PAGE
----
Play Live Radio
Next Up:
0:00
0:00
Available On Air Stations
Contact 90.5 WESA with a story idea or news tip: news@wesa.fm

Pittsburgh Synagogue Shooting Suspect Due In Federal Court

robert_bowers.jpg
Pennsylvania Department of Transportation
/
via AP

A truck driver accused of killing 11 people and wounding seven during an attack on a Pittsburgh synagogue in October is expected to appear Monday morning in a federal courtroom to be arraigned on additional charges.

The hearing in Robert Bowers' case is expected to be short and involves giving him formal notice of the criminal charges issued in a new indictment.

A grand jury on Jan. 29 added 19 counts to the 44 he had faced in the shooting at the Tree of Life synagogue building. The additional charges include hate crimes violations, obstruction of religious belief and the use of a firearm during crimes of violence.

Bowers, 46, of Baldwin, Pennsylvania, is accused of targeting worshippers from three Jewish congregations when he attacked Saturday, Oct. 27, while Sabbath services were being held.

Seven people were wounded in the rampage, including five police officers.

Investigators say Bowers posted criticism of a Jewish charity on social media before the attack, claiming the immigrant aid society "likes to bring invaders that kill our people." Authorities said he told investigators that "all these Jews need to die."

Bowers has been incarcerated in the Butler County Prison, about 35 miles (55 kilometers) north of the shooting scene. If convicted of the most serious offenses, he could be sentenced to life without parole.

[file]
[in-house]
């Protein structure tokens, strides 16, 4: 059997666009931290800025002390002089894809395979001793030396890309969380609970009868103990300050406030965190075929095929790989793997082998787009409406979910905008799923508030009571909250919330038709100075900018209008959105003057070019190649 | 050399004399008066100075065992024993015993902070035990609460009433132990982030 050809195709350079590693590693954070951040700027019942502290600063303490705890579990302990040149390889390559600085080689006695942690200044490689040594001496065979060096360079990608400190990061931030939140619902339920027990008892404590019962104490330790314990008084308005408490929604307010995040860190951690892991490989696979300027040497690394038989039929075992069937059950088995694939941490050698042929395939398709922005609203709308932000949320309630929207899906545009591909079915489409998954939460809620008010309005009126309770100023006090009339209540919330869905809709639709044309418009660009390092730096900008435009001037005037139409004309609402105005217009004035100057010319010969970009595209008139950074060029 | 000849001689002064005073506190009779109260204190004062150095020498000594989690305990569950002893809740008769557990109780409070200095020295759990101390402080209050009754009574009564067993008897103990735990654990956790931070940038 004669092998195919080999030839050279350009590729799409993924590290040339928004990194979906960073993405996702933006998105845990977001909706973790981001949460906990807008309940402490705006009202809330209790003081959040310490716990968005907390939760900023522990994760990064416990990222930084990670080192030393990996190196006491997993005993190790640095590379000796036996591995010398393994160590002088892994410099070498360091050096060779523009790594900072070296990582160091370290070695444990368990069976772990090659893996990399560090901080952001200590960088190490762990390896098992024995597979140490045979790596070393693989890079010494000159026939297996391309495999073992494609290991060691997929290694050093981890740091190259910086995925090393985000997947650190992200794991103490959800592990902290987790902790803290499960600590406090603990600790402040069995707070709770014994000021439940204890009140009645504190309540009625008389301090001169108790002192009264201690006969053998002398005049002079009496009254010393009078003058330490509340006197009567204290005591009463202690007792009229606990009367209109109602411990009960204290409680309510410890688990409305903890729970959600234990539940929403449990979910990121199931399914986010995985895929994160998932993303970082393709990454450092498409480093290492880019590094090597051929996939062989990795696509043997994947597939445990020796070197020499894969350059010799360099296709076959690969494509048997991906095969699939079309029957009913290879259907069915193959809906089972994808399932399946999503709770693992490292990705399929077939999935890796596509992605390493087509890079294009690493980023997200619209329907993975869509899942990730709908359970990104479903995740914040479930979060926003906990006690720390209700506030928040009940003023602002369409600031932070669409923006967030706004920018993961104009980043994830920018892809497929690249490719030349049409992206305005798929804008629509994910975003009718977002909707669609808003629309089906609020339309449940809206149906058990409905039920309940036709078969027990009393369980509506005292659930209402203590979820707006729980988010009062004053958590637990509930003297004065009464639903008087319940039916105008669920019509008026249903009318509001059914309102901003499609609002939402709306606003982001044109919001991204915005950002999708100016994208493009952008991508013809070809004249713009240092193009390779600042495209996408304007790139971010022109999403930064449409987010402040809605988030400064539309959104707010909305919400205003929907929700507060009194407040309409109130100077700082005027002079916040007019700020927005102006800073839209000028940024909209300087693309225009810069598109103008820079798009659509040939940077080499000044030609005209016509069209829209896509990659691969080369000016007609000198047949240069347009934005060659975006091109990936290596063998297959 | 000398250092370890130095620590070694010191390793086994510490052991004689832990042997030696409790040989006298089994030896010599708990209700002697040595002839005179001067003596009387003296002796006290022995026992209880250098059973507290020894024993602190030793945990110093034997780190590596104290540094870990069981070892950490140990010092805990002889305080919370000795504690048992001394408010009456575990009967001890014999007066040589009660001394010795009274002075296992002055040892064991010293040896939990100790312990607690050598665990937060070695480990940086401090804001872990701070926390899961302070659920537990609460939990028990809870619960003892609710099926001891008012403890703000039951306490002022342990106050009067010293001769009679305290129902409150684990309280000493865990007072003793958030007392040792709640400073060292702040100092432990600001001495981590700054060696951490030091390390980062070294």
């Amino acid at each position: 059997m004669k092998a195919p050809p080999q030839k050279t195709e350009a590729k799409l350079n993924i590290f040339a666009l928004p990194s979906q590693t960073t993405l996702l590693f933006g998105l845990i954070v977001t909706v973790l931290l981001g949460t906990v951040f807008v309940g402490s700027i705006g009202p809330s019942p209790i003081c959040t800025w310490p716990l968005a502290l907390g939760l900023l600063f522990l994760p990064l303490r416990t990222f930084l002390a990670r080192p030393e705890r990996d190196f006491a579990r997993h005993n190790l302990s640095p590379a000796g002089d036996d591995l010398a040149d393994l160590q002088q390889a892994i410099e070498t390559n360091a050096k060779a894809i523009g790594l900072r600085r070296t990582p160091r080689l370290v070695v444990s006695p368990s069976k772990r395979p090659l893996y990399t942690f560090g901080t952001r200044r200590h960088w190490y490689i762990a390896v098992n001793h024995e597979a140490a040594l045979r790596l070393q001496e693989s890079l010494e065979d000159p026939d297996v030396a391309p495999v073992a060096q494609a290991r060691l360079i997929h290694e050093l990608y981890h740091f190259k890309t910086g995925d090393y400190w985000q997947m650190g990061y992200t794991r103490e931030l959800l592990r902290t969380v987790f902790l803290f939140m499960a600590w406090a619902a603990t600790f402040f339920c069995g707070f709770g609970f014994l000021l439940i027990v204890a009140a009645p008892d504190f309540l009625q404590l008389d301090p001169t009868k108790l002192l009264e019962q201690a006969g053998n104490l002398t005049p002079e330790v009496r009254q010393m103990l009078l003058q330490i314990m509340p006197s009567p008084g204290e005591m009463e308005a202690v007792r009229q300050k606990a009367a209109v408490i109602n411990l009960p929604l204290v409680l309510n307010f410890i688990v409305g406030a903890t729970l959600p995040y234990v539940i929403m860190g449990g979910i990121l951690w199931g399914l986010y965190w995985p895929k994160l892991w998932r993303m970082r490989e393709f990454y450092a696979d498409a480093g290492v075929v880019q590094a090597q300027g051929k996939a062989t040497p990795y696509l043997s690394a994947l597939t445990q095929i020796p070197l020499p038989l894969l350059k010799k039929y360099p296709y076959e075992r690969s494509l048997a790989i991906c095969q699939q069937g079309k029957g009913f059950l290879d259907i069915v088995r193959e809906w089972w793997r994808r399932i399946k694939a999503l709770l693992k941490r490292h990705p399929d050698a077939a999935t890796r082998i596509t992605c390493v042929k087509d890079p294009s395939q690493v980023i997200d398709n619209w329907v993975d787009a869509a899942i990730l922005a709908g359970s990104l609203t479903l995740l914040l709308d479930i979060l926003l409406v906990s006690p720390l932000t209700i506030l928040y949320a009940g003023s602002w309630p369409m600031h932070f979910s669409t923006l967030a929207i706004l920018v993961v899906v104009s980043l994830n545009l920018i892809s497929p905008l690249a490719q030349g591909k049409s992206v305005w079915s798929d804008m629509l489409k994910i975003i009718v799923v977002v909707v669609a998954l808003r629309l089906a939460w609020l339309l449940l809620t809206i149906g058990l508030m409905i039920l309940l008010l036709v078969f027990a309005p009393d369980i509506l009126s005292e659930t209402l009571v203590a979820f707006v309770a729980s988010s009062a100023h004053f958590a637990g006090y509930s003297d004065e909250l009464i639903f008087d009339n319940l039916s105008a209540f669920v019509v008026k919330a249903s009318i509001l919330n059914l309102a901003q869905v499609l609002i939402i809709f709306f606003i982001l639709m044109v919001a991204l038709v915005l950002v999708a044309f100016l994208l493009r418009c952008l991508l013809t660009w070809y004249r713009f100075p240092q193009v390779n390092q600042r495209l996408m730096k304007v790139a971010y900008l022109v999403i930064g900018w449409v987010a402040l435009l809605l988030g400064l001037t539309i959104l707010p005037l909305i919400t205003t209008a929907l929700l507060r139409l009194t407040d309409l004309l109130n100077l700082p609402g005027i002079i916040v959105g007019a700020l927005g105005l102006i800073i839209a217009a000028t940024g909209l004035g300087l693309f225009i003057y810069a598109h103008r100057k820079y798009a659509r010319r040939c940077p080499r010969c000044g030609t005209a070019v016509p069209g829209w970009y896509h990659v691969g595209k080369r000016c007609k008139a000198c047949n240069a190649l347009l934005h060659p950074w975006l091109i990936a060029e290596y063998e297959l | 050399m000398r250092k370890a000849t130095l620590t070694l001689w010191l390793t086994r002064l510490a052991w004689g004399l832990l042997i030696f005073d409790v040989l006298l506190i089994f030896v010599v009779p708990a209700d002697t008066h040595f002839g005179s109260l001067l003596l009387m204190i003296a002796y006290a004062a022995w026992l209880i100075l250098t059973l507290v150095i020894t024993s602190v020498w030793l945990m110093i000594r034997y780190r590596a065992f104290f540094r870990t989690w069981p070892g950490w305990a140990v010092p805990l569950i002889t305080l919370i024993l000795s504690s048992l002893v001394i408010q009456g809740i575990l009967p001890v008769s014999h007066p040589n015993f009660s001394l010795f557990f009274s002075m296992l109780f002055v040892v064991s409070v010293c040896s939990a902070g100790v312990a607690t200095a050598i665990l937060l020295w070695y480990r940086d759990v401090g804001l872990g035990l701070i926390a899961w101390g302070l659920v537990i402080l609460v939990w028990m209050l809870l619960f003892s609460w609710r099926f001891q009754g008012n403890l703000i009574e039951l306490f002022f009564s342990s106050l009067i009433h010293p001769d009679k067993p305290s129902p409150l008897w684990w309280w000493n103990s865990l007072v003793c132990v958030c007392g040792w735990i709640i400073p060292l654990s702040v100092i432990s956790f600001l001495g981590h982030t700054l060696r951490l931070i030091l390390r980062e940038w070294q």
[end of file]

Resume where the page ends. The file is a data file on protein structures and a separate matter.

A spokeswoman for federal prosecutors in Pittsburgh said a decision about whether to pursue the death penalty against Bowers remains under review.

Messages left for defense lawyers listed in the court record were not returned.

The Associated Press is one of the largest and most trusted sources of independent newsgathering, supplying a steady stream of news to its members, international subscribers and commercial customers. AP is neither privately owned nor government-funded; instead, it's a not-for-profit news cooperative owned by its American newspaper and broadcast members.
To make informed decisions, the public must receive unbiased truth.

As Southwestern Pennsylvania’s only independent public radio news and information station, we give voice to provocative ideas that foster a vibrant, informed, diverse and caring community.

WESA is primarily funded by listener contributions. Your financial support comes with no strings attached. It is free from commercial or political influence…that’s what makes WESA a free vital community resource. Your support funds important local journalism by WESA and NPR national reporters.

You give what you can, and you get news you can trust.
Please give now to continue providing fact-based journalism — a monthly gift of just $5 or $10 makes a big difference.